The most terrifying thing about THE SWARM is that it is based on Fact: It exists. Fact: It has awesome destructive power. Fact: We don’t know how to stop it.
THE SWARM was released in 1978, it was not exactly one of the best movies released in the decade of the 1970’s but it was fairly entertaining. There were a lot of disaster movies released in the latter part of the 1970’s EARTHQUAKE, THE CASSANDRA CROSSING and THE TOWERING INFERNO etc among them. THE SWARM, like THE CASSANDRA CROSSING, combined the elements of a disaster movie with that of the horror genre but at times I felt it descended into a rather farcical piece of cinema that was hard to take seriously, it was an Irwin Allen production which he also directed. The screenplay by Sterling Silliphant and was based upon the novel of the same name written by Arthur Herzog. The movie was criticised heavily at the time of its release and was a significant failure at the box office for the Warner Brothers studios. Despite having an all star cast that included Henry Fonda, Michael Caine, Richard Widmark, Bradford Dillman, Fred McMurray, Katherine Ross, Ben Johnson, Lee Grant, Jose Ferrer, Richard Chamberlain and Olivia De Haviland, it still failed to stir up any real enthusiasm amongst cinema going audiences. It did however receive an Oscar nomination for best costume design.
The musical score was by Hollywood movie music giant Jerry Goldsmith. The composer was already well versed in the ways of scoring action thrillers and provided a score that many said was better than the movie it was written for. On listening to the score one will identify straight away the typical Goldsmith approach and style, with at times grandiose and action packed compositions being purveyed via the brass section and accompanied by urgent strings that themselves are supported and embellished by the use of pounding percussive elements, thus creating a tense and powerful sound. Goldsmith employed horns and other brass instrumentation and combined them with dramatic sounding strings to create the sound of the humming bees which was particularly effective in the scenes where we see the swarm descend onto towns and other places where people are. There are also softer moments within the score and the track A GIFT OF FLOWERS evokes past Goldsmith compositions such as A PATCH OF BLUE and the track THE PIPER DREAMS from the OMEN. Originally issued onto an LP and cassette tape which was released on the Warner Brothers label, this however has been long out of print, a re-mastered and expanded version of the soundtrack was issued by Prometheus records on compact disc for the first time in 2002 which contained over 40 minutes of extra music. Now we in 2020 thanks to LA LA LAND records are finally able to listen to the complete score, the recording which also contains several alternate takes and the cues from the LP as well as the actual film score is a complete picture of Goldsmith’s powerful work.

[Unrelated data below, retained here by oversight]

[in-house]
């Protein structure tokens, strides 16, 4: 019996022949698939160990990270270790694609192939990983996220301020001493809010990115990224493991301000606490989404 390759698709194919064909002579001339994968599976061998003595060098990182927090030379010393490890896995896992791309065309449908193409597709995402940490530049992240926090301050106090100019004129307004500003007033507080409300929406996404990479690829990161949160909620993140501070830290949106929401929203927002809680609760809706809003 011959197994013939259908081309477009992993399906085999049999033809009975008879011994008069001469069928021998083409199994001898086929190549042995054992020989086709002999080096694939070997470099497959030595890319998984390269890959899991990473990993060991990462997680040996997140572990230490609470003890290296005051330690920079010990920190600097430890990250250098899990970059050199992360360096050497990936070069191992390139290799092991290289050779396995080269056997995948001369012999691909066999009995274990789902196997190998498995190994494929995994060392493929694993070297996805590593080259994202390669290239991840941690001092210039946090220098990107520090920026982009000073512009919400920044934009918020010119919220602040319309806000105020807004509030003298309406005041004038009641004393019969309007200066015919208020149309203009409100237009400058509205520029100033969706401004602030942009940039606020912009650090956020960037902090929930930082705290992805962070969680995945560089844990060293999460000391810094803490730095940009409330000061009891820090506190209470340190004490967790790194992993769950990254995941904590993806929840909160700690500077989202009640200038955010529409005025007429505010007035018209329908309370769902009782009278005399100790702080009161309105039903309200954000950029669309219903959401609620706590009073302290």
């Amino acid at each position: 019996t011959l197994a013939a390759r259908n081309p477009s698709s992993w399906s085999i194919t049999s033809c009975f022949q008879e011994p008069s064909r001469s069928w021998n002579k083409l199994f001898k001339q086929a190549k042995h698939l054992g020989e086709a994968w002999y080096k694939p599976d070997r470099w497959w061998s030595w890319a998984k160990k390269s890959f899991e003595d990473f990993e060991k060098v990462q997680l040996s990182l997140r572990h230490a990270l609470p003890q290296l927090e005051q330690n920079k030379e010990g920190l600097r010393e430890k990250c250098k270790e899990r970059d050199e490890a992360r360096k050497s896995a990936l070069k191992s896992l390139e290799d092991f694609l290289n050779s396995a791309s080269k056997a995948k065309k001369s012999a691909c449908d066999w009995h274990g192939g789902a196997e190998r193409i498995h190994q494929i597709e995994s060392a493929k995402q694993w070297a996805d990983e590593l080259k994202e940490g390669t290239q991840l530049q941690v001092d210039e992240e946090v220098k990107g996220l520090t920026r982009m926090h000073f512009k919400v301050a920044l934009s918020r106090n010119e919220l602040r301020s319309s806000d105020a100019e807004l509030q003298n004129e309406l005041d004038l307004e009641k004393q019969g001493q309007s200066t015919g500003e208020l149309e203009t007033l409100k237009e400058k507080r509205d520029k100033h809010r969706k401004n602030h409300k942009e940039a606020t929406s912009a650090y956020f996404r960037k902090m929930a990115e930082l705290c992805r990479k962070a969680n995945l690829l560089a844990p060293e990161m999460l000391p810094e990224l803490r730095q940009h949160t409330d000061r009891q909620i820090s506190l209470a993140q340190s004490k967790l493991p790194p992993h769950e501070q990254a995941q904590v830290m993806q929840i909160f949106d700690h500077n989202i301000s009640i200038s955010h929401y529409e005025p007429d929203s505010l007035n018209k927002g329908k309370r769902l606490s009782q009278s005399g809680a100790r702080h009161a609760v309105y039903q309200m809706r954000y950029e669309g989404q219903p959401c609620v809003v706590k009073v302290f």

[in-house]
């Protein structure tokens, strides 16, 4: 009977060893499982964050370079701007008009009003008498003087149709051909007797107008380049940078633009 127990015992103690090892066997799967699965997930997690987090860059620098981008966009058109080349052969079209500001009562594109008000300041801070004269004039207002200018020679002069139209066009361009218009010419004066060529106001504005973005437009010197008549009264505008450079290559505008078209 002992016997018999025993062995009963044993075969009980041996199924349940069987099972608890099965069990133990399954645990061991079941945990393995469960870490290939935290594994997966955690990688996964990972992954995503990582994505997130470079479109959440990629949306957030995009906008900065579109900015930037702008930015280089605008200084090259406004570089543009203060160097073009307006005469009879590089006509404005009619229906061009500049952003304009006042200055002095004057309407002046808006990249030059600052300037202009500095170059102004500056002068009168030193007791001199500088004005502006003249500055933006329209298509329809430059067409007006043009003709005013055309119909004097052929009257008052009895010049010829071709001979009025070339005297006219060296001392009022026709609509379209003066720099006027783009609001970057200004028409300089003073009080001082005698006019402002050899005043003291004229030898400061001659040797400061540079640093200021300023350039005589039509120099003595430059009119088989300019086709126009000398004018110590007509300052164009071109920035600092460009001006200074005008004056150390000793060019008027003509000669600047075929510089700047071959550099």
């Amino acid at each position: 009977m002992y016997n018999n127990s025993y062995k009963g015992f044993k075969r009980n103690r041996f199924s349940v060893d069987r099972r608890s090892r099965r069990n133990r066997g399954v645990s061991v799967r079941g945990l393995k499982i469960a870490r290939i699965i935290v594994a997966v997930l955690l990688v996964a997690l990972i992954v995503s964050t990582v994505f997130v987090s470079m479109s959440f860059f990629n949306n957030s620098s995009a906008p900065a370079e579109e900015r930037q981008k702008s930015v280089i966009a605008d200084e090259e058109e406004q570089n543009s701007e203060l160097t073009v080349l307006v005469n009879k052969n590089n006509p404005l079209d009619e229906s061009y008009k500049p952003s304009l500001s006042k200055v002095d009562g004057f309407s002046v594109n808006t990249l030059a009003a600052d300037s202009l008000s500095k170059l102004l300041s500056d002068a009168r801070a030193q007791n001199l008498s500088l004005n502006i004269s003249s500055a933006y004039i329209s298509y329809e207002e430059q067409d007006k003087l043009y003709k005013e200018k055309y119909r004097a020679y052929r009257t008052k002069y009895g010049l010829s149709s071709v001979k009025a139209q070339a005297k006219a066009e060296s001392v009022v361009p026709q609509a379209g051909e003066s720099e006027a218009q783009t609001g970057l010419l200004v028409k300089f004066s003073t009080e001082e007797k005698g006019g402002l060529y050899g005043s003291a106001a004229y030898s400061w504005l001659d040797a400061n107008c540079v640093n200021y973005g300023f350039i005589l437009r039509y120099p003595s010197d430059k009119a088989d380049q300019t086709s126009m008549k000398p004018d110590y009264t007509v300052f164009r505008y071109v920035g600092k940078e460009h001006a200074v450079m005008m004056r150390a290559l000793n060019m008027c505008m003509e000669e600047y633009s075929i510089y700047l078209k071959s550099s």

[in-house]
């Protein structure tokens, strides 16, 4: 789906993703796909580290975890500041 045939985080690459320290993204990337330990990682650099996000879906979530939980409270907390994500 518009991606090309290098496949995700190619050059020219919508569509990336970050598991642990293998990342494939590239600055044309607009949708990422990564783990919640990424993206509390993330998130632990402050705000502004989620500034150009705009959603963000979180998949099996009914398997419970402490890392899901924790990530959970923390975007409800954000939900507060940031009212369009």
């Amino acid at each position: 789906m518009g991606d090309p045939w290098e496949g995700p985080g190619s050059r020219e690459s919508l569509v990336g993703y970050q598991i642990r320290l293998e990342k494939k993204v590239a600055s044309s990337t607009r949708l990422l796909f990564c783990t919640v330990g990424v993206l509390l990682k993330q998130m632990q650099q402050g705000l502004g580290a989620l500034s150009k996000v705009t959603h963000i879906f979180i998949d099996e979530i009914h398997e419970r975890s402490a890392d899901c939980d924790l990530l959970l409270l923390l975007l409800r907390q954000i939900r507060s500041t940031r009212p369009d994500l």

Even listening to this today one can hear the excellence of Goldsmith’s score and hear within it that unmistakable stamp of musical inventiveness and the presence of quality that the composer placed upon each and one of his projects, good or bad. The sound achieved by the composer is a distinct one and even if you are not a devotee of Mr Goldsmith it is a style that is instantly recognisable, and has manifested itself in earlier works such as THE OMEN, RANSOM and THE SAND PEBBLES and again would be displayed in later scores such as U.S. MARSHALLS and SMALL SOLDIERS etc. Disc one of the release contains the film score of which there are thirty cues, disc two containing the album tracks and additional cues. The release comes with a full colour booklet with notes by Jeff Bond. A not to be missed release.